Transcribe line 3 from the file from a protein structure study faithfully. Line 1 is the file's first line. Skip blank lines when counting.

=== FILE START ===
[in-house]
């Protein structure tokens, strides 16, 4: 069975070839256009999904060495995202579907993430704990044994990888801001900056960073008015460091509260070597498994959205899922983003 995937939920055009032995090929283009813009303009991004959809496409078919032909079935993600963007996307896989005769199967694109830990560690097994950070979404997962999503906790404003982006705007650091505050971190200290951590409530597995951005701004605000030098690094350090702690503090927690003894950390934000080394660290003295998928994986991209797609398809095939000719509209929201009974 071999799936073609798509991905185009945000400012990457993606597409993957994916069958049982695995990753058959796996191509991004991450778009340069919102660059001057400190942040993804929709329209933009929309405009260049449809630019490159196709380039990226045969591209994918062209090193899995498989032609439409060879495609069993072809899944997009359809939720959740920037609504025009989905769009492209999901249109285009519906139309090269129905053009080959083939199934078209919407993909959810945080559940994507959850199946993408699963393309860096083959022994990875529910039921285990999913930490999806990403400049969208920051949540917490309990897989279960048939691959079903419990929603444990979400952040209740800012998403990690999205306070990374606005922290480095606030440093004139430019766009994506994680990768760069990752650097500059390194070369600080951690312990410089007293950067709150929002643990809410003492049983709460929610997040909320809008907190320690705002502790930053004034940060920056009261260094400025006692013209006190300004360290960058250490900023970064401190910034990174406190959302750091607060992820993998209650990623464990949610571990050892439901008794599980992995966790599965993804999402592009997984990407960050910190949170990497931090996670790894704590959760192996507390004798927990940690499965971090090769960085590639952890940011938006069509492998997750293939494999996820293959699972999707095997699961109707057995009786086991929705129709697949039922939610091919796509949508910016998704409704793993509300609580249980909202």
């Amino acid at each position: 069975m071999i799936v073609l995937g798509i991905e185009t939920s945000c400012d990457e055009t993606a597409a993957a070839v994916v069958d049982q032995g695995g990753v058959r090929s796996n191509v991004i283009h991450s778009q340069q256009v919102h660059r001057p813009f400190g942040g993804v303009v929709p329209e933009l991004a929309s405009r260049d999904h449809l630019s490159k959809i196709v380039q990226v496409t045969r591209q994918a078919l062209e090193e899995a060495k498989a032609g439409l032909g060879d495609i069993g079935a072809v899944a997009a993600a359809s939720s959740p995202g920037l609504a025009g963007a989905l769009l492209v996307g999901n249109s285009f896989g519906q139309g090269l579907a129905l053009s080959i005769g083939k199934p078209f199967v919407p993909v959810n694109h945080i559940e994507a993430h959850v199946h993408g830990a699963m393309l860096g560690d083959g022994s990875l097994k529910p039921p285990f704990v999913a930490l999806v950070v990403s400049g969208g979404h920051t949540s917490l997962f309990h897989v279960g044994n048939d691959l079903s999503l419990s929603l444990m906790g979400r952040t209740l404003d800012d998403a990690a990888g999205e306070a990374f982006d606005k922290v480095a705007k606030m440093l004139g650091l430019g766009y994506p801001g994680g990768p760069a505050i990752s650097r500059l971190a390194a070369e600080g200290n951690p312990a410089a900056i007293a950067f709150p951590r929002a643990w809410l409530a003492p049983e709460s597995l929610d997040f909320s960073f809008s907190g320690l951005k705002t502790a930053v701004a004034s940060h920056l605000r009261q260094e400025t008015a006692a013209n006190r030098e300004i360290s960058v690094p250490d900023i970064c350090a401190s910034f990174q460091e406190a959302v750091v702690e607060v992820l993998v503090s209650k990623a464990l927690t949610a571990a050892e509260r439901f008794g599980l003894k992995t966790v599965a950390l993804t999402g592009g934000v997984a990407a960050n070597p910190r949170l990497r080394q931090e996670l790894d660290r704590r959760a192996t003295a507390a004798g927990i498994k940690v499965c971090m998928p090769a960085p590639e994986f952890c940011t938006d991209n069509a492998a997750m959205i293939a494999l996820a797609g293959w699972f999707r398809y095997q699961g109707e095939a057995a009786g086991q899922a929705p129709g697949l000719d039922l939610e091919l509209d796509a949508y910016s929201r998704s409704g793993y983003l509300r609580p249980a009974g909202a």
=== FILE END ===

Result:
């Amino acid at each position: 069975m071999i799936v073609l995937g798509i991905e185009t939920s945000c400012d990457e055009t993606a597409a993957a070839v994916v069958d049982q032995g695995g990753v058959r090929s796996n191509v991004i283009h991450s778009q340069q256009v919102h660059r001057p813009f400190g942040g993804v303009v929709p329209e933009l991004a929309s405009r260049d999904h449809l630019s490159k959809i196709v380039q990226v496409t045969r591209q994918a078919l062209e090193e899995a060495k498989a032609g439409l032909g060879d495609i069993g079935a072809v899944a997009a993600a359809s939720s959740p995202g920037l609504a025009g963007a989905l769009l492209v996307g999901n249109s285009f896989g519906q139309g090269l579907a129905l053009s080959i005769g083939k199934p078209f199967v919407p993909v959810n694109h945080i559940e994507a993430h959850v199946h993408g830990a699963m393309l860096g560690d083959g022994s990875l097994k529910p039921p285990f704990v999913a930490l999806v950070v990403s400049g969208g979404h920051t949540s917490l997962f309990h897989v279960g044994n048939d691959l079903s999503l419990s929603l444990m906790g979400r952040t209740l404003d800012d998403a990690a990888g999205e306070a990374f982006d606005k922290v480095a705007k606030m440093l004139g650091l430019g766009y994506p801001g994680g990768p760069a505050i990752s650097r500059l971190a390194a070369e600080g200290n951690p312990a410089a900056i007293a950067f709150p951590r929002a643990w809410l409530a003492p049983e709460s597995l929610d997040f909320s960073f809008s907190g320690l951005k705002t502790a930053v701004a004034s940060h920056l605000r009261q260094e400025t008015a006692a013209n006190r030098e300004i360290s960058v690094p250490d900023i970064c350090a401190s910034f990174q460091e406190a959302v750091v702690e607060v992820l993998v503090s209650k990623a464990l927690t949610a571990a050892e509260r439901f008794g599980l003894k992995t966790v599965a950390l993804t999402g592009g934000v997984a990407a960050n070597p910190r949170l990497r080394q931090e996670l790894d660290r704590r959760a192996t003295a507390a004798g927990i498994k940690v499965c971090m998928p090769a960085p590639e994986f952890c940011t938006d991209n069509a492998a997750m959205i293939a494999l996820a797609g293959w699972f999707r398809y095997q699961g109707e095939a057995a009786g086991q899922a929705p129709g697949l000719d039922l939610e091919l509209d796509a949508y910016s929201r998704s409704g793993y983003l509300r609580p249980a009974g909202a």